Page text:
It was glorious, the water lapped against her skin, removing dirt, grime, and days of fatigue. She dunked her head beneath the surface. Holding her breath, she waited. The world around her was quiet and calm. The peace there was indescribable. She had never felt so at one with everything around her.
Her eyes suddenly shot open. What was the noise she just heard? It sounded like laughter, but it must be just the bubbles from the waterfall. She dashed to the shore in a sudden fit of uneasiness.
Naked, she suddenly felt vulnerable. Was that a noise in the bushes? Were there eyes watching her from the cover of the trees? No, of course not. She had just been spending far too much time alone in the wilderness. She was hearing things, that was all. There wasn’t another human for miles.
In the back of her mind, however, pricked a memory. It was a story her Gran had told her when she was a child to make her sleep at night. A story about magical creatures who make their homes in the wild places. Not like a bear or a fox, but creatures from another realm, another place outside this world.
Her Gran had called this fantastical place the Far Shoals and had talked endlessly about the wonders there. She said magic came from the Far Shoals through gates, but they had been closed a long time ago. That’s why there wasn’t any magic left in the world. Eaglette really didn’t share her Gran’s obsession with fairy tales, but she remembered the stories well enough. She had heard them many times.
While she paced the shore, mulling and reluctant to reapply her clothes, she spotted a silver flash dart among the rocks at the bottom of the lake.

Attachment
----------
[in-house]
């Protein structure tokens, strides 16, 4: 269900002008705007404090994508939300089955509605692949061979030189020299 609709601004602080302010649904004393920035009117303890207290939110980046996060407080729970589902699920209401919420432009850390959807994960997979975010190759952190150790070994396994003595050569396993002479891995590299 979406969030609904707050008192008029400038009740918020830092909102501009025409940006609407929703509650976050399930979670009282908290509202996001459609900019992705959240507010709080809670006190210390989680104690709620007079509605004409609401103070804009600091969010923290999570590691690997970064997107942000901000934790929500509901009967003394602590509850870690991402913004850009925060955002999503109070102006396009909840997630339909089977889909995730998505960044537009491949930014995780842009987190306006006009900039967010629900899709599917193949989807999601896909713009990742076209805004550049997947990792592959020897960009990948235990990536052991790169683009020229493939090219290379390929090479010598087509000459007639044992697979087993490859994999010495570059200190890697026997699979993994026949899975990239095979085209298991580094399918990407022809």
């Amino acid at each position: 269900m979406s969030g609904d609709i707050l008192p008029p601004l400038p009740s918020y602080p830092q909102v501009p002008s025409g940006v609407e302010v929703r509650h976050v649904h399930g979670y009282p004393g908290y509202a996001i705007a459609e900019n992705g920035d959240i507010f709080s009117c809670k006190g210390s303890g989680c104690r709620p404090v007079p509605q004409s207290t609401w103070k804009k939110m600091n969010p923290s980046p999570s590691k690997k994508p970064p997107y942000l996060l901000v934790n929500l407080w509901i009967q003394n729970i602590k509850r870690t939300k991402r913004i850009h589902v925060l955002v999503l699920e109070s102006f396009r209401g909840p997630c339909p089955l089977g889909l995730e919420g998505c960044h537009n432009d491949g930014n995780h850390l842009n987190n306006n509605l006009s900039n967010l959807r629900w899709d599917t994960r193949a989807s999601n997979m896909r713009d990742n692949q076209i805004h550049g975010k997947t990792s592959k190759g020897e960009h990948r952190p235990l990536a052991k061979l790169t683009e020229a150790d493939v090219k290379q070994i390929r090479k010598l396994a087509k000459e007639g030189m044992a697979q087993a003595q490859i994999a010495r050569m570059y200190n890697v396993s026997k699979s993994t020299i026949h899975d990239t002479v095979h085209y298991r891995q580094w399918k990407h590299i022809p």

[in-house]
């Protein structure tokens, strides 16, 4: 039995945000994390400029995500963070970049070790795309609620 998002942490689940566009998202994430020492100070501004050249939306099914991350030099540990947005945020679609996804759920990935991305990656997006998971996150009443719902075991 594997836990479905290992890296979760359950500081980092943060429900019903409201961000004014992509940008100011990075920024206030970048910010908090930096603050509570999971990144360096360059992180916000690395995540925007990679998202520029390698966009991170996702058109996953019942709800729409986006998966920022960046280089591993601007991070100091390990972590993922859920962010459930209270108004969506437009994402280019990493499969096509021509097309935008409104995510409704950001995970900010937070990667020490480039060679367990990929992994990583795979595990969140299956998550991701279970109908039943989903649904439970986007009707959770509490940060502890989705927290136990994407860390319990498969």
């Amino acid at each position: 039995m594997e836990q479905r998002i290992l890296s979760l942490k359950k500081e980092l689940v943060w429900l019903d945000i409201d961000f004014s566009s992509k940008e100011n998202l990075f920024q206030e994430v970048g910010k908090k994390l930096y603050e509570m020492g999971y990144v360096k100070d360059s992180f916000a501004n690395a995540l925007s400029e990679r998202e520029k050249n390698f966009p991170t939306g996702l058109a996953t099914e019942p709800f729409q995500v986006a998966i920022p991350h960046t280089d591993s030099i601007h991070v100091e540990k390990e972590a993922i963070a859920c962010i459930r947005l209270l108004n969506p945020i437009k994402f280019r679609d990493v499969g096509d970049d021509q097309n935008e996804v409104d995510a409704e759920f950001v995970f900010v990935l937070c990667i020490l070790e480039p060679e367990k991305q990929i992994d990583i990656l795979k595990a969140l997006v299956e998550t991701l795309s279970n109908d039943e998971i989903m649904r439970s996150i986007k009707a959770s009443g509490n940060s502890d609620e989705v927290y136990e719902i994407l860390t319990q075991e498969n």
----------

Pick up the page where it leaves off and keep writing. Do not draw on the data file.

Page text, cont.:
It took some creative knot work, but she managed a cloth net from her unwanted clothing. The only thing left when she was done was her grubby shirt. A few pieces of dried fruit served as bait. It was the last of her scarce provisions, but it netted her three fat fish. She was elated. Eaglette had no way to cook her dinner, but the fresh fish flesh was succulent, even raw.
She gobbled all three fish, leaving a pile of guts, bones, and scales. When she was done, she settled back against the smooth stones. Her eyes were heavy, and her belly full. It wasn’t long before she fell into a deep sleep.
Eaglette didn’t know how long she slept, but she woke to the sound of laughter, a peal of deep rippling laughter. Strangely, the sound held an ounce of cruelty in it. She opened her eyes, groggy and sleep weary. The remnants of her dreams clung to her mind, and at first, she wasn’t sure if she was still dreaming. The sight in front of her did nothing to convince her she wasn’t still walking the plains of the dream world.
Before her, frowning a deep perplexed frown, was a green woman. Not a woman dressed in green, but a woman that seemed to embody everything Eaglette had ever thought of as green. Her face was olive like a walnut, her the lips tender green of spring buds. Her body was surrounded in vines with bright foliage, and her hair was the dark green of murky seaweed. The strange woman’s breasts were bare, and each one of her nipples stood out the gray-green color of moss on a fallen log. She wasn’t very tall, just rising to a sitting position brought Eaglette’s face flush with her smooth belly.